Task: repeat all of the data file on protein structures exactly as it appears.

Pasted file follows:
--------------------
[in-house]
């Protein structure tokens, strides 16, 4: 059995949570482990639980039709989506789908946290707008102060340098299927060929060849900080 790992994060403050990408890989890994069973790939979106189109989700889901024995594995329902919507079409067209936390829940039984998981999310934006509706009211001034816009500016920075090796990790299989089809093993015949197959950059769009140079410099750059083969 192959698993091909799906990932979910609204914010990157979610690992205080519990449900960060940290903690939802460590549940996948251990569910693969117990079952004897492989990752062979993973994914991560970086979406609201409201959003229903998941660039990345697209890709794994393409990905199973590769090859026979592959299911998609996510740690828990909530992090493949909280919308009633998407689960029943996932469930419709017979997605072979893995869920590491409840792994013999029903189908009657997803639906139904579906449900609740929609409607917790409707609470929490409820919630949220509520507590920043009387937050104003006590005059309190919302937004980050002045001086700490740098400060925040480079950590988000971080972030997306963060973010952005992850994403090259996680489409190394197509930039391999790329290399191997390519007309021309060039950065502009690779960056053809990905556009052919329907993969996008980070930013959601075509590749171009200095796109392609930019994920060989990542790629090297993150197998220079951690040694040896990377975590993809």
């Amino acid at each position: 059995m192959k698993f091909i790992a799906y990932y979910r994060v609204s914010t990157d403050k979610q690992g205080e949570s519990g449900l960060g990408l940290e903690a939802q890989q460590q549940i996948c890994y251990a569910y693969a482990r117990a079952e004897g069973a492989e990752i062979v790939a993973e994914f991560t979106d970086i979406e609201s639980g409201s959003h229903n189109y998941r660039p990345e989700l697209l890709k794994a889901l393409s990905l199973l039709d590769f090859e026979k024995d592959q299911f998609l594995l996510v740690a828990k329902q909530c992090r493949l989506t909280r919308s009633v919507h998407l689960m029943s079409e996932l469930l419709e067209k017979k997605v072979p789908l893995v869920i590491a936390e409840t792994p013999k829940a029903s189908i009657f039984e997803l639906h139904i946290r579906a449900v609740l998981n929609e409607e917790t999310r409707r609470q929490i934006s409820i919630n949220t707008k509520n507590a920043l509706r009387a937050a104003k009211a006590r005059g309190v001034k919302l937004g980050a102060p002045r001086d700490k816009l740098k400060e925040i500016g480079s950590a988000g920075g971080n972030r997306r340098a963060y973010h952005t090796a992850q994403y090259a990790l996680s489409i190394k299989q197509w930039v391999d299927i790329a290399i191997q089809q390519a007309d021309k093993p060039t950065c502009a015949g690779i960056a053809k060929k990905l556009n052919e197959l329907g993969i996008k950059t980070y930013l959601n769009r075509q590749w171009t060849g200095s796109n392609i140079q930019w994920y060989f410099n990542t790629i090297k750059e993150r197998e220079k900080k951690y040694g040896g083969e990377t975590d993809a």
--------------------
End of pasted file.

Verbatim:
[in-house]
């Protein structure tokens, strides 16, 4: 059995949570482990639980039709989506789908946290707008102060340098299927060929060849900080 790992994060403050990408890989890994069973790939979106189109989700889901024995594995329902919507079409067209936390829940039984998981999310934006509706009211001034816009500016920075090796990790299989089809093993015949197959950059769009140079410099750059083969 192959698993091909799906990932979910609204914010990157979610690992205080519990449900960060940290903690939802460590549940996948251990569910693969117990079952004897492989990752062979993973994914991560970086979406609201409201959003229903998941660039990345697209890709794994393409990905199973590769090859026979592959299911998609996510740690828990909530992090493949909280919308009633998407689960029943996932469930419709017979997605072979893995869920590491409840792994013999029903189908009657997803639906139904579906449900609740929609409607917790409707609470929490409820919630949220509520507590920043009387937050104003006590005059309190919302937004980050002045001086700490740098400060925040480079950590988000971080972030997306963060973010952005992850994403090259996680489409190394197509930039391999790329290399191997390519007309021309060039950065502009690779960056053809990905556009052919329907993969996008980070930013959601075509590749171009200095796109392609930019994920060989990542790629090297993150197998220079951690040694040896990377975590993809």
């Amino acid at each position: 059995m192959k698993f091909i790992a799906y990932y979910r994060v609204s914010t990157d403050k979610q690992g205080e949570s519990g449900l960060g990408l940290e903690a939802q890989q460590q549940i996948c890994y251990a569910y693969a482990r117990a079952e004897g069973a492989e990752i062979v790939a993973e994914f991560t979106d970086i979406e609201s639980g409201s959003h229903n189109y998941r660039p990345e989700l697209l890709k794994a889901l393409s990905l199973l039709d590769f090859e026979k024995d592959q299911f998609l594995l996510v740690a828990k329902q909530c992090r493949l989506t909280r919308s009633v919507h998407l689960m029943s079409e996932l469930l419709e067209k017979k997605v072979p789908l893995v869920i590491a936390e409840t792994p013999k829940a029903s189908i009657f039984e997803l639906h139904i946290r579906a449900v609740l998981n929609e409607e917790t999310r409707r609470q929490i934006s409820i919630n949220t707008k509520n507590a920043l509706r009387a937050a104003k009211a006590r005059g309190v001034k919302l937004g980050a102060p002045r001086d700490k816009l740098k400060e925040i500016g480079s950590a988000g920075g971080n972030r997306r340098a963060y973010h952005t090796a992850q994403y090259a990790l996680s489409i190394k299989q197509w930039v391999d299927i790329a290399i191997q089809q390519a007309d021309k093993p060039t950065c502009a015949g690779i960056a053809k060929k990905l556009n052919e197959l329907g993969i996008k950059t980070y930013l959601n769009r075509q590749w171009t060849g200095s796109n392609i140079q930019w994920y060989f410099n990542t790629i090297k750059e993150r197998e220079k900080k951690y040694g040896g083969e990377t975590d993809a």